With the housing bubble having led to so many refinanced mortgages, and the burst of that bubble then having led to so many foreclosures, it was not surprising for the California legislature to enact an amendment (pushed for by the California Association of Realtors) that adds to 580b:

For purposes of this section, a loan used to pay all or part of the purchase price of real property shall include subsequent loans, mortgages, or deeds of trust that refinance or modify the original loan, but only to the extent that the subsequent loan was used to pay debt incurred to purchase the real property.

The bill provides that it “shall become operative on June 1, 2011, and shall apply only to actions filed after its operative date.” (SB 1178) But just what does that mean?

Previous Refinancings or Only New Ones?

Certainly if a purchase money loan is not originally created until after June 1, 2011 and then later refinanced with another loan after that, the new second loan will retain the purchase money antideficiency status of the earlier one under this new statutory provision. But what if the original loan was created before June 1 of next year; indeed, what if it was created sometime last year, before the statute was even contemplated?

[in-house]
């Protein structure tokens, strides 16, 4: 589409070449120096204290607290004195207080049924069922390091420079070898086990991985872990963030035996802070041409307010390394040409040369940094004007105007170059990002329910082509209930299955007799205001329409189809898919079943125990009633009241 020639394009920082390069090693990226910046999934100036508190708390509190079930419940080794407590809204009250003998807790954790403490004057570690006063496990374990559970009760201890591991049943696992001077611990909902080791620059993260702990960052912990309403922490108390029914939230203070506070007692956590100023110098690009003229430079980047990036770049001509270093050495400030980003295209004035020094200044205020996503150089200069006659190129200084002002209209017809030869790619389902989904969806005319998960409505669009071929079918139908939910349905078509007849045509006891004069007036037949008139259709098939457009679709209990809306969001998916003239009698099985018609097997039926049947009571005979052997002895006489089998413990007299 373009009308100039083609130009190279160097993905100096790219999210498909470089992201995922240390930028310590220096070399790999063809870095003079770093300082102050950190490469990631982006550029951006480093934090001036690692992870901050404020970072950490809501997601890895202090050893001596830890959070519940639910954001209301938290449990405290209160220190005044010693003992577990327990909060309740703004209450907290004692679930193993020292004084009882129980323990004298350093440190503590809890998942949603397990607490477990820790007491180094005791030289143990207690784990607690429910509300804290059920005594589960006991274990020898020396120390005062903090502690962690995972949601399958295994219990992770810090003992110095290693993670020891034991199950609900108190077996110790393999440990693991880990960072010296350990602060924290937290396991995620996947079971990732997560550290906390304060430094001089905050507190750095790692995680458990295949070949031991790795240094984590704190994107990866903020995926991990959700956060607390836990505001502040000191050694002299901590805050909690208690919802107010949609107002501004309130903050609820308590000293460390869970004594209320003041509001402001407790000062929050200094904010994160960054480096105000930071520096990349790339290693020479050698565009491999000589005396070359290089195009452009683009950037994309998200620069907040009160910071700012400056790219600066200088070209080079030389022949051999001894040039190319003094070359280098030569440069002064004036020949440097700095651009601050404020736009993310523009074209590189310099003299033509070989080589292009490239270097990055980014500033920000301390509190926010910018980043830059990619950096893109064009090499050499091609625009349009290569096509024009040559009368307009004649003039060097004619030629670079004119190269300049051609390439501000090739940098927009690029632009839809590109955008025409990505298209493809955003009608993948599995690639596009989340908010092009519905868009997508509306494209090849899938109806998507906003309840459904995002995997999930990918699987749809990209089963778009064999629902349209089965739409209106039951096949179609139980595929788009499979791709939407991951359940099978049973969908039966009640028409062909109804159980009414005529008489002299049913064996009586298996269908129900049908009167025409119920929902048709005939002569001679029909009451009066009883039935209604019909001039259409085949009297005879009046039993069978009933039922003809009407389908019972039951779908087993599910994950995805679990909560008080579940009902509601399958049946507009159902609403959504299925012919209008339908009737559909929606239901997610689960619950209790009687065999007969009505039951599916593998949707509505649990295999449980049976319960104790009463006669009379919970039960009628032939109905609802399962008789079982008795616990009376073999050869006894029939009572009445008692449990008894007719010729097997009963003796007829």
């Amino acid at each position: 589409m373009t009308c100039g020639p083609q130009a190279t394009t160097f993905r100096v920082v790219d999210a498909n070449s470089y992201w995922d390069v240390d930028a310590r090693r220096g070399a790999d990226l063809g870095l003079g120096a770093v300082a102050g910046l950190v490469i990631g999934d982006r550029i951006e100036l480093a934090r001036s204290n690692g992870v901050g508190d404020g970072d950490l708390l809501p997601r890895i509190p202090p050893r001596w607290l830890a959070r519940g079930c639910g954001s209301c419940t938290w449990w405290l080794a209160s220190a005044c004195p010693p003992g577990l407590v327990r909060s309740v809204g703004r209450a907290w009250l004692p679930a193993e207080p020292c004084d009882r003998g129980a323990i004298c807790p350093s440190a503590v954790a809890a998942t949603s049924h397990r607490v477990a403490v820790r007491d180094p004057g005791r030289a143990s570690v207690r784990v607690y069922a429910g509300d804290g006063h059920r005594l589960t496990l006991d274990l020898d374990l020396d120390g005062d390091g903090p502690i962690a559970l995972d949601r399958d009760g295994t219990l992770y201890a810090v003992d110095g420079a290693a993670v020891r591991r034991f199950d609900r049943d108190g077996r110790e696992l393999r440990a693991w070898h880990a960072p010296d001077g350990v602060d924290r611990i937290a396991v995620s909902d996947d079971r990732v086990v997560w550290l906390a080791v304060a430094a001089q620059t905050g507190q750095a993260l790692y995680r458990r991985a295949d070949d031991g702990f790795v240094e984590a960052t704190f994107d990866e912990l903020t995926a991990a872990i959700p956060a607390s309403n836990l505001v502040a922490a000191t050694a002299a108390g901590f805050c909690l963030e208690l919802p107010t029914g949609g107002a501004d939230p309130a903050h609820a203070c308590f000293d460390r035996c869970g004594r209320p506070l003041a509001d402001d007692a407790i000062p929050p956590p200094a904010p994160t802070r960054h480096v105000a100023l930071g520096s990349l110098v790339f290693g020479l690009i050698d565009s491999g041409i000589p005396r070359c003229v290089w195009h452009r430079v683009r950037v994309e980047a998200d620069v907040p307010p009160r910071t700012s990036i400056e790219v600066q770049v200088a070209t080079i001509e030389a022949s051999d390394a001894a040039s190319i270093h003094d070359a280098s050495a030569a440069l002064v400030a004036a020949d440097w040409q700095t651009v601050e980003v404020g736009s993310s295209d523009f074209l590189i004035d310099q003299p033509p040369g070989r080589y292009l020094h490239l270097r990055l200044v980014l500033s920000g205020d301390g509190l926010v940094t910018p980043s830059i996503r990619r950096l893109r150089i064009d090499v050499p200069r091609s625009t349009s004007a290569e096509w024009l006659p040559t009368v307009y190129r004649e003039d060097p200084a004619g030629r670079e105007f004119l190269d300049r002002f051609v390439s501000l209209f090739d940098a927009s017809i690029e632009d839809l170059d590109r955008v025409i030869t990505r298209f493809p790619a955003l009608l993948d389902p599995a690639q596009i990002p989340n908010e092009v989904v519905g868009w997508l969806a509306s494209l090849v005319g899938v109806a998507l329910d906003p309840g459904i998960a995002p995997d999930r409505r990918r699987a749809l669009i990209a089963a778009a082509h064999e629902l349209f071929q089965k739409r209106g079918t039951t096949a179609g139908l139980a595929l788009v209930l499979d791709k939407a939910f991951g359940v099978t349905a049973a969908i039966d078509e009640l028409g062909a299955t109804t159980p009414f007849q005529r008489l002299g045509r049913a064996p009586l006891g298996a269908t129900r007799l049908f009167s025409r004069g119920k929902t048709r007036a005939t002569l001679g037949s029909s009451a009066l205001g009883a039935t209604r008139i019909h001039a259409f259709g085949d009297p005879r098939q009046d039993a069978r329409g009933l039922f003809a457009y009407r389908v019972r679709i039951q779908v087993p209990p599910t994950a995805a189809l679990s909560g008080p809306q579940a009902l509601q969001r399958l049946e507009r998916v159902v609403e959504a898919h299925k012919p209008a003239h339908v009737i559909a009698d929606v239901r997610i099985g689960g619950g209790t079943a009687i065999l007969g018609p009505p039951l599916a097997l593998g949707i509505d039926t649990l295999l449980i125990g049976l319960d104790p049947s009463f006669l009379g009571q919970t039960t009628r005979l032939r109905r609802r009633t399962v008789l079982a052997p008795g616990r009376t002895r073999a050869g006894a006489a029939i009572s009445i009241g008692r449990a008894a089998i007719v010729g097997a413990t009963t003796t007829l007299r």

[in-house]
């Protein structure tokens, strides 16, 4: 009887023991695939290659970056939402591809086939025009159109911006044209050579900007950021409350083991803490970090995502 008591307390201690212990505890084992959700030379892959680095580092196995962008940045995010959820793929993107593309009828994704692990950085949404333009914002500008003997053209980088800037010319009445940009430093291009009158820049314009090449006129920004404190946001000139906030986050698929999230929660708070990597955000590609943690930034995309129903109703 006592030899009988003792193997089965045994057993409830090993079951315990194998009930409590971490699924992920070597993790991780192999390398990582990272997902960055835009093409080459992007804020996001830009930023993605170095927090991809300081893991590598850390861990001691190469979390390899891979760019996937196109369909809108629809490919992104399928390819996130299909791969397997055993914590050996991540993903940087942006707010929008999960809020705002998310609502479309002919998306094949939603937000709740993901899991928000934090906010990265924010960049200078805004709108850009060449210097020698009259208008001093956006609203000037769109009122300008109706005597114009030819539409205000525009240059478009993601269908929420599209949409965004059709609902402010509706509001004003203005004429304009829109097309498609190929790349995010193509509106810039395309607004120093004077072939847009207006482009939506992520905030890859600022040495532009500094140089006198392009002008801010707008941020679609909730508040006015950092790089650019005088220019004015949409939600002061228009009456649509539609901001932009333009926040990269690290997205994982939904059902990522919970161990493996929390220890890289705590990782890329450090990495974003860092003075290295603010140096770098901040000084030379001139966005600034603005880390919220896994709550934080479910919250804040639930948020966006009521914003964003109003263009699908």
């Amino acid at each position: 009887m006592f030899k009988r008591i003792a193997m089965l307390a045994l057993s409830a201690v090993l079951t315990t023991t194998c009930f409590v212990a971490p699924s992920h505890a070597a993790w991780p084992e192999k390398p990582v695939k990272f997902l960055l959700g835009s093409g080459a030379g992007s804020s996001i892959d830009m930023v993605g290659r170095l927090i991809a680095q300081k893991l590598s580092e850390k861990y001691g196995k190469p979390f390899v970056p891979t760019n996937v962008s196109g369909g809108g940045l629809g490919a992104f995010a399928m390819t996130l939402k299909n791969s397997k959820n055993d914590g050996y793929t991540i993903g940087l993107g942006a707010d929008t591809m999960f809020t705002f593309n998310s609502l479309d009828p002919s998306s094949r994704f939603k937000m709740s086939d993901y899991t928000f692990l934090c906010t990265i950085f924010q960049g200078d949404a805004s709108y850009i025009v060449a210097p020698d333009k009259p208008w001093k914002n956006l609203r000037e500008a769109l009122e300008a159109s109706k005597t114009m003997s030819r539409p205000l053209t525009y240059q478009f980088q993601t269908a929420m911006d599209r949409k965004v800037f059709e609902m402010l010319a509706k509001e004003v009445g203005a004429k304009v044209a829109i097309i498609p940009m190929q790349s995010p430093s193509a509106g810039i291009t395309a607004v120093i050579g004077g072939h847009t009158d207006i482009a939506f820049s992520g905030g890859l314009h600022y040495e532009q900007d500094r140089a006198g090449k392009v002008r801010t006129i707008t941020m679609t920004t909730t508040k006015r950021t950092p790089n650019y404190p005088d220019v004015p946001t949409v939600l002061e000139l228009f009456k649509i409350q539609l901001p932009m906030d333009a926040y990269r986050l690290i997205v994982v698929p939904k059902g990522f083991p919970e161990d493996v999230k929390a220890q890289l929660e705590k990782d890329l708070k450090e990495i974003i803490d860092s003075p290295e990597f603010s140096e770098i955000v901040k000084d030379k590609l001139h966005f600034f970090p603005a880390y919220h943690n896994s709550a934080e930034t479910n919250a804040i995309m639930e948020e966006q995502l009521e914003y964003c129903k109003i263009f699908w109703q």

Earlier cases refused to give 580b a retroactive impact on mortgages that were created before its original enactment. Hales v Snowden, 19 CA2d 366 (1937) and Birkhofer v Krumm, 27 CA2d 513 (1938). (See also Drapeau v Smith, 34 CA2d 84 (1939), holding the same about our fair value antideficiency provision.) But since the continued status of 580b after loan restructuring is not itself that clear, does applying the new amendment to old loans automatically constitute a taking of a clear property interest of lenders or merely a clarification of what was already implicit in the DeBerard bar of subsequent waivers?

But, if the new provision applies only to new loans, does it do borrowers any real good? The bubble has already burst and it is unlikely that there will be much overvaluing or overlending by vendors or lenders in the foreseeable future. And if the bill does not apply to all of the recent refinancings (and if those new loans did rid themselves of the original purchase money characteristics of the old loans they replaced), then the substantial personal exposure of those who borrowed too readily will devastate the fundamental purpose of our “stabilization” policy.